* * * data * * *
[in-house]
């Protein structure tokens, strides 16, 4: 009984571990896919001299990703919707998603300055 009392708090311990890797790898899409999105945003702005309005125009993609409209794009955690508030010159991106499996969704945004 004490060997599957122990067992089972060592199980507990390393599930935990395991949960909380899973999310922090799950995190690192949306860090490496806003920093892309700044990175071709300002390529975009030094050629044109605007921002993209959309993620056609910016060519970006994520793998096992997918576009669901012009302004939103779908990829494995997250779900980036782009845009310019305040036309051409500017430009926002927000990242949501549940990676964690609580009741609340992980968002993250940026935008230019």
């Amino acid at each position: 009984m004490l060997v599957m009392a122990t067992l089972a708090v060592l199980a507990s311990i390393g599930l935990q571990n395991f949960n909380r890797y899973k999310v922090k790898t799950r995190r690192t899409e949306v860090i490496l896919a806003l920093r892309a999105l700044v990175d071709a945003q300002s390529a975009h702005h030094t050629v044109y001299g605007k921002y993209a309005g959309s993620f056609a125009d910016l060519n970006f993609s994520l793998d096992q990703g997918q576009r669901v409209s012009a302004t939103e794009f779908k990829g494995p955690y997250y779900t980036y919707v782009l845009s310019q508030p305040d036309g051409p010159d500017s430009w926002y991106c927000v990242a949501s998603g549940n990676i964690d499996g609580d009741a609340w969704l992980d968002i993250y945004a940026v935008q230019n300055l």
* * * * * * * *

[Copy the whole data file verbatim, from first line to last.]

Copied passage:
[in-house]
């Protein structure tokens, strides 16, 4: 009984571990896919001299990703919707998603300055 009392708090311990890797790898899409999105945003702005309005125009993609409209794009955690508030010159991106499996969704945004 004490060997599957122990067992089972060592199980507990390393599930935990395991949960909380899973999310922090799950995190690192949306860090490496806003920093892309700044990175071709300002390529975009030094050629044109605007921002993209959309993620056609910016060519970006994520793998096992997918576009669901012009302004939103779908990829494995997250779900980036782009845009310019305040036309051409500017430009926002927000990242949501549940990676964690609580009741609340992980968002993250940026935008230019």
């Amino acid at each position: 009984m004490l060997v599957m009392a122990t067992l089972a708090v060592l199980a507990s311990i390393g599930l935990q571990n395991f949960n909380r890797y899973k999310v922090k790898t799950r995190r690192t899409e949306v860090i490496l896919a806003l920093r892309a999105l700044v990175d071709a945003q300002s390529a975009h702005h030094t050629v044109y001299g605007k921002y993209a309005g959309s993620f056609a125009d910016l060519n970006f993609s994520l793998d096992q990703g997918q576009r669901v409209s012009a302004t939103e794009f779908k990829g494995p955690y997250y779900t980036y919707v782009l845009s310019q508030p305040d036309g051409p010159d500017s430009w926002y991106c927000v990242a949501s998603g549940n990676i964690d499996g609580d009741a609340w969704l992980d968002i993250y945004a940026v935008q230019n300055l």